The New Media Consortium (NMC), 21st Century Learning International, and NIST International School are jointly releasing the 2016 NMC Technology Outlook for International Schools in Asia at the 8th Annual 21st Century Learning Conference. This second edition applies the process developed for the NMC Horizon Project, an ongoing research project designed to identify and describe emerging technologies likely to have an impact on learning, teaching, and creative inquiry in Asian international schools.


The report identifies nine key trends, nine significant challenges, and twelve important developments in educational technology across three adoption horizons spanning the next one to five years, giving school leaders, educational technologists, and teachers a valuable guide for strategic technology planning. The report provides international school leaders and practitioners with in-depth insight into how trends and challenges are accelerating and impeding the adoption of educational technology, along with their implications for policy, leadership, and practice.

Cover - 2016 Horizon.ISA_border“Now in the 15th year of the NMC Horizon Project, we’ve been able to discover and share groundbreaking educational technology projects happening all over the world,” says Dr. Larry Johnson, Chief Executive Officer of the NMC and co-principal investigator for the report. “International schools in Asia have definitely stood out as being among the most innovative and influential. There are so many examples featured in the report that educators and school leaders everywhere can learn from.”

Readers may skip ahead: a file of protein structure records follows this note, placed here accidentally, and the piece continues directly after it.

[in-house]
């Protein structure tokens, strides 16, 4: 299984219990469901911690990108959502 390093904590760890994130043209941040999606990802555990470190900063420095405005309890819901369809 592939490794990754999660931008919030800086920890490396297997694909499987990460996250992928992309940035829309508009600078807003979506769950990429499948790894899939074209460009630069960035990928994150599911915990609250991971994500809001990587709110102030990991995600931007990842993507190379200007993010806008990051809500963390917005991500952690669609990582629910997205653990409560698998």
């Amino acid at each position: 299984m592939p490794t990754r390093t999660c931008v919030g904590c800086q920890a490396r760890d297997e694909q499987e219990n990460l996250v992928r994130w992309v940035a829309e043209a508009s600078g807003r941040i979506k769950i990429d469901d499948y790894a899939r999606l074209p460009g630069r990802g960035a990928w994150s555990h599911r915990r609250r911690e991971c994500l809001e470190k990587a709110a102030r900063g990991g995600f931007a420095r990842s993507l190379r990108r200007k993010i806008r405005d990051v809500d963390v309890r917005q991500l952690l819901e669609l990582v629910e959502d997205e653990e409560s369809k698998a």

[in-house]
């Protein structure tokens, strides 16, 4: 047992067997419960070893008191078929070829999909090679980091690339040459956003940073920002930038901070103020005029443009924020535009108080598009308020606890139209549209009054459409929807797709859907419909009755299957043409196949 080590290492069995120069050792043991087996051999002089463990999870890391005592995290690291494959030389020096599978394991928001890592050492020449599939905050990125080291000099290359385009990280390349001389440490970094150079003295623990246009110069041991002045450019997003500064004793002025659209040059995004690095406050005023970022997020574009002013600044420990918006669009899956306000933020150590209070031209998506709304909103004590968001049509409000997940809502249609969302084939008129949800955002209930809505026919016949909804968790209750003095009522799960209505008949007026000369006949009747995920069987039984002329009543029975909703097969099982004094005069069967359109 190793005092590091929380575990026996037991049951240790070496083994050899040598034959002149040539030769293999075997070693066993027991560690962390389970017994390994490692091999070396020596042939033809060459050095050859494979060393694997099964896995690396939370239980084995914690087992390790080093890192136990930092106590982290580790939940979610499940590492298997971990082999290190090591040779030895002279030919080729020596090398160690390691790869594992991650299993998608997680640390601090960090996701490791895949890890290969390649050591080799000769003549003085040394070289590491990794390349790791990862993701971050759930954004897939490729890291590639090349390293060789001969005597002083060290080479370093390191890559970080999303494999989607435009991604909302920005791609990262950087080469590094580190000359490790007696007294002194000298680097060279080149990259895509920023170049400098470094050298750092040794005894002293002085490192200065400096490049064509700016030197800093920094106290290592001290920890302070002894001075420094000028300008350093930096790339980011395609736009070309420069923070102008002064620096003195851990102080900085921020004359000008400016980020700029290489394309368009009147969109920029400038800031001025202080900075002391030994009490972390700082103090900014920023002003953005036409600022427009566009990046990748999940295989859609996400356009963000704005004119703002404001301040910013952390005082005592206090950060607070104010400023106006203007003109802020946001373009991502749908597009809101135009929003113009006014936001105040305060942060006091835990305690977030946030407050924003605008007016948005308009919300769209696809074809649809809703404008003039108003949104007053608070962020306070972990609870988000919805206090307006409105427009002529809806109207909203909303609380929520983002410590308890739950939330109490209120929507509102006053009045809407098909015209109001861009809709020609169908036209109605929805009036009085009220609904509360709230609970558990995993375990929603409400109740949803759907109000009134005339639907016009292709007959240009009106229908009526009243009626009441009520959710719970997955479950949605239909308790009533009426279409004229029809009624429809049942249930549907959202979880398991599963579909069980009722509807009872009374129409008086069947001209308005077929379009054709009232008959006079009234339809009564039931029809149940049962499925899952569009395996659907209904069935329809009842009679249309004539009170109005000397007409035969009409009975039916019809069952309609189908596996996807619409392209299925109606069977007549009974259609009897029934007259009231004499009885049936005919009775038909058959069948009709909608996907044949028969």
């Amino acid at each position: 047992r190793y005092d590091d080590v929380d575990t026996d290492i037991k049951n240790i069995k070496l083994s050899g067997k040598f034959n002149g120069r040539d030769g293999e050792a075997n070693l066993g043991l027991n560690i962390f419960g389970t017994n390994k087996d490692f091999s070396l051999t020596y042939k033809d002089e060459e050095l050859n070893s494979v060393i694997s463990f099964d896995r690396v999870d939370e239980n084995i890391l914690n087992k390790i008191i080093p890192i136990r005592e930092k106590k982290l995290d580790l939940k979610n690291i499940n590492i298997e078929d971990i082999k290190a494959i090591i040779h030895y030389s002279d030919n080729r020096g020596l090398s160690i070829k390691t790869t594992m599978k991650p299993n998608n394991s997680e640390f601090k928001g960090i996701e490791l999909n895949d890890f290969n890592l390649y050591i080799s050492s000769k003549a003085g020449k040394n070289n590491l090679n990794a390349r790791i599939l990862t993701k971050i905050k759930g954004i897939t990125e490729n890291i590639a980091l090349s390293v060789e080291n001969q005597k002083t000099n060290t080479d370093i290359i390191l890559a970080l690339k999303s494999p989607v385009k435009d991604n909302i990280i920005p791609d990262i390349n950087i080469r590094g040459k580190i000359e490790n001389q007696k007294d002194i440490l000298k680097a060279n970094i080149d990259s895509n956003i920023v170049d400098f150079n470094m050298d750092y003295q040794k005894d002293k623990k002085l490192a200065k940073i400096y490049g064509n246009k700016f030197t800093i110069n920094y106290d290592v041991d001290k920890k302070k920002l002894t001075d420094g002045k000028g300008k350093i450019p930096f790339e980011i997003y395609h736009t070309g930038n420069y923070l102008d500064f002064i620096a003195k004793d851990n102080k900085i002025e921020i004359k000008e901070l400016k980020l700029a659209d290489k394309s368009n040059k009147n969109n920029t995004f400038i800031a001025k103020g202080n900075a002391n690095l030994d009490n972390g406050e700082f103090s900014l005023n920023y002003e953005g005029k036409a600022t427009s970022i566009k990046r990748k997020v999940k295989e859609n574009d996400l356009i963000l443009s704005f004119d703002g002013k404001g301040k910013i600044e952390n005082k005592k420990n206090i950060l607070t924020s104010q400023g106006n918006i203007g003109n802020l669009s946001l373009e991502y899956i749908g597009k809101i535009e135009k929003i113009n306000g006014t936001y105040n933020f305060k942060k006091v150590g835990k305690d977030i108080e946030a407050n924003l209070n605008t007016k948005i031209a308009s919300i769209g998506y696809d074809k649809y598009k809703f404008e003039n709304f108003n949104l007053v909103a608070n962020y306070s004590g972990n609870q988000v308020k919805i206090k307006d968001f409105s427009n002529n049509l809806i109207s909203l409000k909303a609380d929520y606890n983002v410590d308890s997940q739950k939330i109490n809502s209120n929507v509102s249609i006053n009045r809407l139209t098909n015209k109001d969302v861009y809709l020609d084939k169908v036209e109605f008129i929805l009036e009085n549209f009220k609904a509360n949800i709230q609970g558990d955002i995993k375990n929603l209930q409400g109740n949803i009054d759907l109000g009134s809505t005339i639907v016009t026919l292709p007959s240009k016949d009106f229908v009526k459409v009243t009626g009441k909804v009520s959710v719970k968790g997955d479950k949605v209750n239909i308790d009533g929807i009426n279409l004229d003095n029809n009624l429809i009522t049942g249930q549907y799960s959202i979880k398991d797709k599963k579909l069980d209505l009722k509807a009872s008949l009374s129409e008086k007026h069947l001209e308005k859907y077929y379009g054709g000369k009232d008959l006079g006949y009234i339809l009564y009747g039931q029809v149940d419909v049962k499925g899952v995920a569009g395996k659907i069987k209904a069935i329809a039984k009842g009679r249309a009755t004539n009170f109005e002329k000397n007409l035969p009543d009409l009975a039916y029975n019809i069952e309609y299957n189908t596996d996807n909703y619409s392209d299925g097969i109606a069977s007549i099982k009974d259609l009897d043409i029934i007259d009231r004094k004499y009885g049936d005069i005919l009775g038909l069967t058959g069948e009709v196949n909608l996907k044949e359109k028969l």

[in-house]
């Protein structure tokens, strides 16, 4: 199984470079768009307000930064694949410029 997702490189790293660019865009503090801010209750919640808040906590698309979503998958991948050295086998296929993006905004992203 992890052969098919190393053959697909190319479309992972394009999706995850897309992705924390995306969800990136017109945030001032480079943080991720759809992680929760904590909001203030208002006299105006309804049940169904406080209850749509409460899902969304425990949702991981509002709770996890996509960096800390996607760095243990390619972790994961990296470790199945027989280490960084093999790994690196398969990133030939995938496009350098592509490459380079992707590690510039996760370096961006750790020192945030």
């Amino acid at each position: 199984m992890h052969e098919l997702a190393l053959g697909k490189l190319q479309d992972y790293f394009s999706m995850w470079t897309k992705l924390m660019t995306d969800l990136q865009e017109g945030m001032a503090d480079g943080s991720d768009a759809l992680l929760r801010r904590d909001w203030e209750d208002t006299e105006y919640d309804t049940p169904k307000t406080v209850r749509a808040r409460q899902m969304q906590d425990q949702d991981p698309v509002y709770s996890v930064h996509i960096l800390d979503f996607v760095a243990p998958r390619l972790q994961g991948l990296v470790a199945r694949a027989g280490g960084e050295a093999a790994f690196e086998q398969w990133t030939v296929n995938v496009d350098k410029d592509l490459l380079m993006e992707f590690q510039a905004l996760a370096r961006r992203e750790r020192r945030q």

“The report provides educators with an important benchmark for their schools,” notes Michael Boll, Director of Professional Learning of 21st Century Learning International and co-principal investigator for the report. “3D printing and makerspaces, two of the near-term developments in technology described in the report, are increasingly being leveraged by international schools in Asia to spur student creativity and hands-on learning”

“We hope the report sparks conversations that drive more progressive thinking and activities at schools,” shares Ivan Beeckmans, Digital Learning Coach at the NIST International School and co-principal investigator for the report. “In addition to exciting work being done to integrate emerging technologies at schools, numerous challenges persist that require thoughtful solutions. For example, the relevance of current education paradigms is being called into question as higher education and industry leaders have been vocal about incoming students needing soft skills, such as critical thinking and problem-solving.”

Key Trends Accelerating Technology Adoption in International Schools in Asia
The 2016 NMC Technology Outlook for International Schools in Asia identifies “Proliferation of Open Education Resources,” “Rise of New Forms of Interdisciplinary Studies,” and “Shift to Deep Learning Approaches” as long-term impact trends that for years affected decision-making and will continue to accelerate the adoption of educational technology in Asian international schools over the next five years. “Advancing Cultures of Change and Innovation,” “Increasing Use of Hybrid/Blended Learning Designs,” and “Rethinking How Schools Work” are mid-term impact trends expected to drive technology use in the next three to five years; meanwhile, “Growth Focus on Measuring Learning,” “Redesigning Learning Spaces,” and “Shift from Students as Consumers to Students as Creators” are short-term impact trends, anticipated to impact international schools in the region for the next one to two years before becoming commonplace or fading away.